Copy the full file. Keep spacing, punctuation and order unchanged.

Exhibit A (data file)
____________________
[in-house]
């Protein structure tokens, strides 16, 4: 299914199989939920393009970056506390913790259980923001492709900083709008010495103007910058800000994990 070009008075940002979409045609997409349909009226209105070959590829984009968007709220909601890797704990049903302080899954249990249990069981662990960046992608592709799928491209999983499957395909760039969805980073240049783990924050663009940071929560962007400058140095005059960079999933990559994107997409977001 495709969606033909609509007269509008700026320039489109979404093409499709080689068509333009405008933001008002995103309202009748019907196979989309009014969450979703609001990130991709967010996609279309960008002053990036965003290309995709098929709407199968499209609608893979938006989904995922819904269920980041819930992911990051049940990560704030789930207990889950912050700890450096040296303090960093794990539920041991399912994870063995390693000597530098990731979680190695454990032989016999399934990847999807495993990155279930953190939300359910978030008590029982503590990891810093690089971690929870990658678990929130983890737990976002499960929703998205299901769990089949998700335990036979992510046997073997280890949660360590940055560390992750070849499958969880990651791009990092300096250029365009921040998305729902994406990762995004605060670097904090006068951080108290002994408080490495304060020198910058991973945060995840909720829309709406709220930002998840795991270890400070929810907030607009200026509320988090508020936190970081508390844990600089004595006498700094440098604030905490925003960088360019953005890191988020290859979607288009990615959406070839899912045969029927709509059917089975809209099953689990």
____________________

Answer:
[in-house]
């Protein structure tokens, strides 16, 4: 299914199989939920393009970056506390913790259980923001492709900083709008010495103007910058800000994990 070009008075940002979409045609997409349909009226209105070959590829984009968007709220909601890797704990049903302080899954249990249990069981662990960046992608592709799928491209999983499957395909760039969805980073240049783990924050663009940071929560962007400058140095005059960079999933990559994107997409977001 495709969606033909609509007269509008700026320039489109979404093409499709080689068509333009405008933001008002995103309202009748019907196979989309009014969450979703609001990130991709967010996609279309960008002053990036965003290309995709098929709407199968499209609608893979938006989904995922819904269920980041819930992911990051049940990560704030789930207990889950912050700890450096040296303090960093794990539920041991399912994870063995390693000597530098990731979680190695454990032989016999399934990847999807495993990155279930953190939300359910978030008590029982503590990891810093690089971690929870990658678990929130983890737990976002499960929703998205299901769990089949998700335990036979992510046997073997280890949660360590940055560390992750070849499958969880990651791009990092300096250029365009921040998305729902994406990762995004605060670097904090006068951080108290002994408080490495304060020198910058991973945060995840909720829309709406709220930002998840795991270890400070929810907030607009200026509320988090508020936190970081508390844990600089004595006498700094440098604030905490925003960088360019953005890191988020290859979607288009990615959406070839899912045969029927709509059917089975809209099953689990």